Todays blog is written by Dr Andrew Davidson who has recently completed his PhD in AKU and nitisinone.
I became a state registered Clinical Scientist in Clinical Biochemistry back in 2008 and following this, like all professionals in the speciality I studied for my fellowship examinations for the Royal College of Pathologists. After obtaining this in 2012, I was looking for a new challenge! Around this time Professor Ranganath at the Royal Liverpool University Hospital had received a large European FP7 grant for the DevelopAKUre clinical trials and the Robert Gregory National AKU Centre (NAC) was opening. I had always wanted to do a PhD and had a keen interest in metabolism and mass spectrometry.
I spoke with Professor Ranganath about any opportunities he was aware of and whether he could support them. The challenge in my position was that I was in a full-time NHS post, so I had to apply for funding. I looked into this and eventually made an application for funding to the National Institute for Health Research (NIHR) for their Doctoral training programme. After completing a rather large application and attending a national interview, I was successful and started a part-time PhD at the University of Liverpool under the supervision of Professors Ranganath and Gallagher in March 2015.
There were two main objectives to the research I carried out during my PhD. The first was to establish a method to assess changes in metabolism in patients with AKU following treatment with nitisinone. This is because very little was known about the wider impact of nitisinone treatment at the time. A better understanding of this is important for the safe use of the drug. The second aim was more specific and focused on whether the elevated tyrosine that is seen after treatment with nitisinone alters the metabolism of the neurotransmitters dopamine and serotonin, and whether this is associated with altered mood/depression.
After five years of research, I submitted my PhD in January 2020 and was awarded my PhD recently after a successful defence in my viva. Presented in my thesis is a lot of hard work; a method was established to assess changes in metabolism observed in patients with AKU following treatment with nitisinone. Novel insights into the wider metabolic consequences of treatment with nitisinone were shown from the analysis of (i) blood and urine samples from AKU patients and (ii) urine, blood, cerebrospinal fluid (CSF) and brain tissue from an AKU mouse model that we have at the University of Liverpool.
Importantly the work in my thesis also addresses uncertainty around the impact of the elevated tyrosine that is observed following treatment with nitisinone and its impact on neurotransmitter metabolism. Experiments confirmed that only peripheral metabolism of neurotransmitters occurs and that this, and the elevated tyrosine observed following treatment with nitisinone are not associated with altered mood/depression.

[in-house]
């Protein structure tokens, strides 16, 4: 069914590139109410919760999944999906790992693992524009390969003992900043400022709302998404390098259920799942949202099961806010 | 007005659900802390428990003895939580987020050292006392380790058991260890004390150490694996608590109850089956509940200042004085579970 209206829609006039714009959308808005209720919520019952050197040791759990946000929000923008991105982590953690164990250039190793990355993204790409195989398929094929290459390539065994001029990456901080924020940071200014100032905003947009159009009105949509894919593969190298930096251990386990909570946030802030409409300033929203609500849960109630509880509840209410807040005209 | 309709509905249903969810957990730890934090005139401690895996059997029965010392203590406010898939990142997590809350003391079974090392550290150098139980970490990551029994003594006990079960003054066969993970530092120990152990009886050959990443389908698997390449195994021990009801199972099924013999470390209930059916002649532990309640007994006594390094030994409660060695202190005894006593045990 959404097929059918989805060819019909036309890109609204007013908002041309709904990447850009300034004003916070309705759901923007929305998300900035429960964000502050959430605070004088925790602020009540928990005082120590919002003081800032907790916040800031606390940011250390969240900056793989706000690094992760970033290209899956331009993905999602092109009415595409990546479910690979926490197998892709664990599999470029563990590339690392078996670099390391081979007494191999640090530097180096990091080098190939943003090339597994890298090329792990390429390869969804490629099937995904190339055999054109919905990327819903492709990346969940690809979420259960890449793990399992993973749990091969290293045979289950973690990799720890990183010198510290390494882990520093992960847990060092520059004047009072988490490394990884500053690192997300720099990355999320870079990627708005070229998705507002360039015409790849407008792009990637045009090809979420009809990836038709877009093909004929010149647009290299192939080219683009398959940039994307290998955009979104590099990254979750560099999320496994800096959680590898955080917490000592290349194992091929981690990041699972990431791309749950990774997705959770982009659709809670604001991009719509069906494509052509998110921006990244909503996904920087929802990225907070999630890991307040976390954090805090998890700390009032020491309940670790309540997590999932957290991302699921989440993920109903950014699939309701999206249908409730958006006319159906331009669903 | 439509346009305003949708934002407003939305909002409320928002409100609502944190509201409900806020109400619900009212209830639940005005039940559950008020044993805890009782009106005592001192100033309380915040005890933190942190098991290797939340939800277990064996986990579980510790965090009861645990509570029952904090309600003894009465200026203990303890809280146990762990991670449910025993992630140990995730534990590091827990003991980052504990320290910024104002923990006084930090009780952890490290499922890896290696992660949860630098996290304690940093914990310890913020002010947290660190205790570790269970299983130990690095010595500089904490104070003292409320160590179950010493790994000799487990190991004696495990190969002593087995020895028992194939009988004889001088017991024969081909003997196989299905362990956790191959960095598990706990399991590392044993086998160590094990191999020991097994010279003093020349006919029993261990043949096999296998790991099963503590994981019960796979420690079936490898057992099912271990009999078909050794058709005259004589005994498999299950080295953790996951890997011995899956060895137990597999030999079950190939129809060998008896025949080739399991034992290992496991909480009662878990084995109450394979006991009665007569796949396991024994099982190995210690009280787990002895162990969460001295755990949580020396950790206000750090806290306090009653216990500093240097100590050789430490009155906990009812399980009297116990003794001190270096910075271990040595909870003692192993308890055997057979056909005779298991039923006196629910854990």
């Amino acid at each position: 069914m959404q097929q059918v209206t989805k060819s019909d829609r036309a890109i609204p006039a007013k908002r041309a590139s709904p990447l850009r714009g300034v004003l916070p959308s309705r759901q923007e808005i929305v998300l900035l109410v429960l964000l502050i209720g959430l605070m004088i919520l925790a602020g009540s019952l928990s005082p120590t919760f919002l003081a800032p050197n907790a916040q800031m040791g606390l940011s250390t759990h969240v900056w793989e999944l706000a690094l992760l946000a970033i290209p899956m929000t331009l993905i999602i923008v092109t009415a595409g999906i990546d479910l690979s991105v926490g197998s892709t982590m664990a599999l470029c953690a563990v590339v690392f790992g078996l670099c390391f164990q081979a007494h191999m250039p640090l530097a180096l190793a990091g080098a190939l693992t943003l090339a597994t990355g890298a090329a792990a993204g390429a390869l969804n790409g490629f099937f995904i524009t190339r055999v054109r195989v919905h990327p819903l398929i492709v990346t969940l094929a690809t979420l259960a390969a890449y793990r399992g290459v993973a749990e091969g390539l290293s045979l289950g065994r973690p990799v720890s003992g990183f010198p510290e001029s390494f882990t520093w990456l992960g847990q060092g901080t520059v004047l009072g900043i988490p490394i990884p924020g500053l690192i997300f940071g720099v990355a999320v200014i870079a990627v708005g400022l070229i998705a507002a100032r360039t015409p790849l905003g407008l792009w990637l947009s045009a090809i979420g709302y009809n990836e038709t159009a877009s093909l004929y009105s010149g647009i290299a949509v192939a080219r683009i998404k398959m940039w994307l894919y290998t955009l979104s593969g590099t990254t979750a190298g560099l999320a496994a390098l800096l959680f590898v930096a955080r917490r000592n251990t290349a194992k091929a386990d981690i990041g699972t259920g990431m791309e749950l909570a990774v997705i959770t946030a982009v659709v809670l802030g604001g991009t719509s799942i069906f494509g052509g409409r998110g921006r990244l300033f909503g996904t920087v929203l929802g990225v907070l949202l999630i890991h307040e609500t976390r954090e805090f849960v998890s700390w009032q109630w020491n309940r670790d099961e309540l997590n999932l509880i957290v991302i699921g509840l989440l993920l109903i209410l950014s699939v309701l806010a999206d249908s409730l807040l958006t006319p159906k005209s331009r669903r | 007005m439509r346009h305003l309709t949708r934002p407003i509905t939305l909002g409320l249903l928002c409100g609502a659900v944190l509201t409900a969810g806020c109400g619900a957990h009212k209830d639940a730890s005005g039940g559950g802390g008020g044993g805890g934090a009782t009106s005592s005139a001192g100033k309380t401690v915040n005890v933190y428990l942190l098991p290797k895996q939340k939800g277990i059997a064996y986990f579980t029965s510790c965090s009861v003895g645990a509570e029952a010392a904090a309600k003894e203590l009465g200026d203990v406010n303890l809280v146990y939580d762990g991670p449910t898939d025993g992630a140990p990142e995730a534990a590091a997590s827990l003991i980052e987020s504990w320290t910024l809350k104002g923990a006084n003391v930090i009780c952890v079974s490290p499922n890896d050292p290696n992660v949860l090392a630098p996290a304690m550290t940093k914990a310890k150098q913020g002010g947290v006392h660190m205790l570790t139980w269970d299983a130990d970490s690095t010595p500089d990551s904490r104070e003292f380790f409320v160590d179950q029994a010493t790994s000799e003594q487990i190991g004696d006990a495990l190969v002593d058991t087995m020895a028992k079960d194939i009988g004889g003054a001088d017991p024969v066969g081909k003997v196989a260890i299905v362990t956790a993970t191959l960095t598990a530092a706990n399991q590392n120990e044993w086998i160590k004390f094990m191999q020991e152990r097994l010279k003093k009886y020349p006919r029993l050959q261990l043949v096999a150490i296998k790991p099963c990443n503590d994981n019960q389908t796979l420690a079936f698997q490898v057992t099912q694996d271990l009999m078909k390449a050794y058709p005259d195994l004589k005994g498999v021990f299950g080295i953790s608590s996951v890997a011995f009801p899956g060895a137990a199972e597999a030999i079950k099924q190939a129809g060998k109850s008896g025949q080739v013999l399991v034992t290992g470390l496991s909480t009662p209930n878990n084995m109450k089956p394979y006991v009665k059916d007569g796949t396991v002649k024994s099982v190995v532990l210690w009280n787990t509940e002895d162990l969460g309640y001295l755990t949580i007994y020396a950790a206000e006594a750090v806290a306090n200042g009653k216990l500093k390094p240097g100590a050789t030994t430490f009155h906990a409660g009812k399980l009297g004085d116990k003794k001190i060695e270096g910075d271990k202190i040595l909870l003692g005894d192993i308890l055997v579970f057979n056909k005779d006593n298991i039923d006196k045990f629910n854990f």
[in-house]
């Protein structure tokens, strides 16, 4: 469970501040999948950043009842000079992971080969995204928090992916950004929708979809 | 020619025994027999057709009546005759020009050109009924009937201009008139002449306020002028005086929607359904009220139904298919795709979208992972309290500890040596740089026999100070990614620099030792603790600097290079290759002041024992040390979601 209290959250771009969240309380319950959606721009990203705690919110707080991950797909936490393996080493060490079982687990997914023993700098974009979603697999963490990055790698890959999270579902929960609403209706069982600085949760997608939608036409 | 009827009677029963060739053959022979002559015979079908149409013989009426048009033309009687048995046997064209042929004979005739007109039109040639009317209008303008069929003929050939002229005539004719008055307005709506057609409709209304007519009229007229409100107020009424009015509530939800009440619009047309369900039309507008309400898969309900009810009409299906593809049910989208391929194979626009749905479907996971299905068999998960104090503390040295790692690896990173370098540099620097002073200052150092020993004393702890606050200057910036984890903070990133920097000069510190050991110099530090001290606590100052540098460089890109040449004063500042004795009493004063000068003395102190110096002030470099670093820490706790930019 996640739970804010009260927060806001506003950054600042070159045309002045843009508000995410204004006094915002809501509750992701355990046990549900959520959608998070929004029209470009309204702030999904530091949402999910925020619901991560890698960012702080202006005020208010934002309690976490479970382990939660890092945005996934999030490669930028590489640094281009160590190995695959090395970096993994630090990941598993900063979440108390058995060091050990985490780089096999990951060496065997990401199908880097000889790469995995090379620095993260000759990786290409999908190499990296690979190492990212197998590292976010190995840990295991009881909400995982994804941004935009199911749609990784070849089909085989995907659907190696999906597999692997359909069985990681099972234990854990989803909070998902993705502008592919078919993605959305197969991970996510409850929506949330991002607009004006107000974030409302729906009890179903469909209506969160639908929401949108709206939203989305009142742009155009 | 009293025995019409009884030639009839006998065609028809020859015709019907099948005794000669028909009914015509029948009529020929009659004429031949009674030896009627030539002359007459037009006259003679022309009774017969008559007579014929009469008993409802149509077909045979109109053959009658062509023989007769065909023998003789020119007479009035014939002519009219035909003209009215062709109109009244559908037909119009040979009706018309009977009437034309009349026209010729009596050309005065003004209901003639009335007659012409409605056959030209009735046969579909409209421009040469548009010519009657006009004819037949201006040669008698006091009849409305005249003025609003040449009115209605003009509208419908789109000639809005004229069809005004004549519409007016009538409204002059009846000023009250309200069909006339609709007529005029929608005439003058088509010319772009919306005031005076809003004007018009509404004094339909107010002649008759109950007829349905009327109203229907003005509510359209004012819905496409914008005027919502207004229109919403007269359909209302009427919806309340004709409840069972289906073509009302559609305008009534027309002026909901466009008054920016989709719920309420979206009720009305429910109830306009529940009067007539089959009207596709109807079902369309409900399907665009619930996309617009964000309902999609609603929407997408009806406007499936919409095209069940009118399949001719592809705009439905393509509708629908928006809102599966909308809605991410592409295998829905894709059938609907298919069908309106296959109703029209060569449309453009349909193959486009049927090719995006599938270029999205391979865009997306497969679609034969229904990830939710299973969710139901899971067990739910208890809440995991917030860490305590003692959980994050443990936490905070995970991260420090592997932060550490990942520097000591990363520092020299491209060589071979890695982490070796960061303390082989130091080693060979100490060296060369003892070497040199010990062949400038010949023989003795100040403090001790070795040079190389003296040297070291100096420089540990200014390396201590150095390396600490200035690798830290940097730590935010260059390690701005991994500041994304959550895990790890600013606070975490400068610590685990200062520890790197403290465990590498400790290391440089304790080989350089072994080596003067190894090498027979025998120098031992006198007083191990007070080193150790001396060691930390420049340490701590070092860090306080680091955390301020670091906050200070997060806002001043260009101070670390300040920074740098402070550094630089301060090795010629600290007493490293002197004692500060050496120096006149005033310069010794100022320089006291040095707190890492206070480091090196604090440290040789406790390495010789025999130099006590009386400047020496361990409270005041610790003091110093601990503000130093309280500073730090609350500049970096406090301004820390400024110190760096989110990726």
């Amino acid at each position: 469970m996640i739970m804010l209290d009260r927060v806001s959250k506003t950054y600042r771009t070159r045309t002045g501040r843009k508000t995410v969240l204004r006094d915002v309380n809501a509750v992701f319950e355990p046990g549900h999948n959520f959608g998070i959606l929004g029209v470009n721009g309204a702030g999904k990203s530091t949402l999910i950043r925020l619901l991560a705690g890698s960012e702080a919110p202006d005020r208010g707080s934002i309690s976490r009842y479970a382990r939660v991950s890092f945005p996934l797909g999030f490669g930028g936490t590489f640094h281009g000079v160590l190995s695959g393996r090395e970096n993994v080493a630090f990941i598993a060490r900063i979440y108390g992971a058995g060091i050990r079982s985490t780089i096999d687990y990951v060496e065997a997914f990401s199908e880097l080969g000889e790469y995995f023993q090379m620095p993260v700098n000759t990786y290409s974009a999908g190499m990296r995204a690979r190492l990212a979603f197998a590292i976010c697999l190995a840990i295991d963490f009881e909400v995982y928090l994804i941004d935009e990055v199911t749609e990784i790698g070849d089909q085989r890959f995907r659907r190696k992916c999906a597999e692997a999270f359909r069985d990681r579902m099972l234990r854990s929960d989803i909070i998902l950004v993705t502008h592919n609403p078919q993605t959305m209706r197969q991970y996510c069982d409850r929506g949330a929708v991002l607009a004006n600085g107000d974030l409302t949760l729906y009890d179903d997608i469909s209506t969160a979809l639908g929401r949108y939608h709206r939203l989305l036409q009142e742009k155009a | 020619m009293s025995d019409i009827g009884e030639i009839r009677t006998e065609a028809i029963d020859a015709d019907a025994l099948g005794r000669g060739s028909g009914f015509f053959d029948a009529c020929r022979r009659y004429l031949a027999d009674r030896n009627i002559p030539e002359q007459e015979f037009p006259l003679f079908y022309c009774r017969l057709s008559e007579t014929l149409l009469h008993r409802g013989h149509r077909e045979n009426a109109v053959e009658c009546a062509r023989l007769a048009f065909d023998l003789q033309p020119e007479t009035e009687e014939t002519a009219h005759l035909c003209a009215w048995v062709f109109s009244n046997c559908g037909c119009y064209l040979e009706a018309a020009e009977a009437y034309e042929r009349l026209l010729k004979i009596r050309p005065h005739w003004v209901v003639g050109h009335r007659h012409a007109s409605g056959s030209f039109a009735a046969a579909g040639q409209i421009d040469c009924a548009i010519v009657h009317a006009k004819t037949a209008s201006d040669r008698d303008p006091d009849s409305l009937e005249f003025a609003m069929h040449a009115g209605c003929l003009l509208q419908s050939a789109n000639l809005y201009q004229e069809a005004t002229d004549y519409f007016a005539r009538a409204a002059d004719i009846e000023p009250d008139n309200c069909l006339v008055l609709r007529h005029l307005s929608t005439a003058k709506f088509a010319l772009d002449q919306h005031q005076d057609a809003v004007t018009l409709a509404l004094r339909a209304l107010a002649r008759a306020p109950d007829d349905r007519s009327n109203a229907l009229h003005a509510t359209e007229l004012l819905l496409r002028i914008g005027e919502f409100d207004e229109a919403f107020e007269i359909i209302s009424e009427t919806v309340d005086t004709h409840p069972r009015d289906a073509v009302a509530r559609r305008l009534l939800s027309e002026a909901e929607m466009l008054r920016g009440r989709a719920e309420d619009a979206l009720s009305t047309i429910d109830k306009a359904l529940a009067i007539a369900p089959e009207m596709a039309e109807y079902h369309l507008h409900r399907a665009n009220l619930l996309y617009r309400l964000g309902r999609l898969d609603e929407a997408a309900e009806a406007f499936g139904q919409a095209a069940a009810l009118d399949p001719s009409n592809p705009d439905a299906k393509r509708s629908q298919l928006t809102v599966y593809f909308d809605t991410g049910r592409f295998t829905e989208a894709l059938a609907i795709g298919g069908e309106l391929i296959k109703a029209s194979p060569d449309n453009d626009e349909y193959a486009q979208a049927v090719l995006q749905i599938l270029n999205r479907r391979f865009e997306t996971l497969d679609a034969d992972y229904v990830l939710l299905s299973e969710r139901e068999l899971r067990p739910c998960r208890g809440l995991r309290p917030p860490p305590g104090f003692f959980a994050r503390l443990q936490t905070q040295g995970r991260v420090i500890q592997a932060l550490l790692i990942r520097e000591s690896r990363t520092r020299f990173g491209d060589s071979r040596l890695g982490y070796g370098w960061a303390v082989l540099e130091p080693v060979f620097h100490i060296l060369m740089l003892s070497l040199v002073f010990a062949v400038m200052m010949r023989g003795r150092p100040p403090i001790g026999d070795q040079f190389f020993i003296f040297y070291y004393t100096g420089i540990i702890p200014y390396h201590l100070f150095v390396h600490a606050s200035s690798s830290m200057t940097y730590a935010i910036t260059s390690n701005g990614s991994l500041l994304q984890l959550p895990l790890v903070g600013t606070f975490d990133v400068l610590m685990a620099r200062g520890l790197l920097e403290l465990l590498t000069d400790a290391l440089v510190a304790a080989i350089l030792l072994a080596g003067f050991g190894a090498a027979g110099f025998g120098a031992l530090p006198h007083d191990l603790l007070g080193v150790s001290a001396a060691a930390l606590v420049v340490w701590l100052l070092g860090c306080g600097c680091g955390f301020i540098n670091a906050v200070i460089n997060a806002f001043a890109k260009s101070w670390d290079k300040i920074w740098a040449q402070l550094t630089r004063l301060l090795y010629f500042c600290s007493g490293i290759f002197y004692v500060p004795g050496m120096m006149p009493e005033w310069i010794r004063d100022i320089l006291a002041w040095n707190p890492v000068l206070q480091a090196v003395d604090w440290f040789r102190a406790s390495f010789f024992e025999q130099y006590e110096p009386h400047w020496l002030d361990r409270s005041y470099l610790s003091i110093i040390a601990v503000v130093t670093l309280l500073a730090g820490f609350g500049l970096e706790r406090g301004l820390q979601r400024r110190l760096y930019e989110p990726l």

The work presented in my thesis is a unique example of where studying metabolism can help understand the metabolic consequences of treating a disease. It is hoped that my work will provide a platform for future clinical metabolomic studies into AKU and other complex metabolic diseases.
I am very grateful to have had the opportunity to carry out this research, which was only made possible through collaborative working between patients, scientists and clinicians, and funding from the NIHR.
Published works included in my PhD
Davison AS, Hughes AT, Milan AM, Sireau N, Gallagher JA, Ranganath LR. Alkaptonuria – many questions answered, further challenges beckon [Review]. Ann Clin Biochem 2020;57(2):106–120
Davison AS*, Norman BP*, Ross GA, Hughes AT, Khedr M, Milan AM, et al. Evaluation of the serum metabolome of patients with Alkaptonuria before and after two years of treatment with nitisinone using LC-QTOF-MS. JIMD Rep 2019;48:67–74 *Joint first authors
Davison AS*, Strittmatter N*, Sutherland H, Hughes AT , Hughes J, Bou-Gharios G et al. Assessing the effect of nitisinone induced hypertyrosinaemia on monoamine neurotransmitters in brain tissue from a murine model of alkaptonuria using mass spectrometry imaging. Metabolomics 2019;15(68):1-10 *Joint first authors
Norman BP*, Davison AS*, Ross GA, Milan AM, Hughes AT, Sutherland H et al. A comprehensive LCQTOF-MS metabolic phenotyping strategy: application to alkaptonuria. Clin Chem 2019;65(4):530-539 *Joint first authors
Davison AS, Harrold JA, Hughes G, Norman BP, Devine J, Usher J et al. Clinical and biochemical assessment of depressive symptoms in patients with Alkaptonuria before and after two years of treatment with nitisinone. Mol Genet Metab 2018;125(1-2):135-143
Davison AS, Norman BP, Smith E, Devine J, Usher J, Hughes AT et al. Serum amino acid profiling in patients with Alkaptonuria before and after treatment with nitisinone. JIMD Rep 2018;41:109-117.
Davison AS, Norman B, Milan AM, Hughes AT, Khedr M, Rovensky J et al. Assessment of the effect of once daily nitisinone therapy on 24-h urinary metadrenalines and 5-hydroxyindole acetic acid excretion in patients with alkaptonuria after 4 weeks of treatment. JIMD Rep 2018;41:1-10
Davison AS, Milan AM, Gallagher JA, Ranganath LR. Acute Fatal Metabolic Complications in Alkaptonuria [Review]. J Inherit Metab Dis 2016;39(2):203-210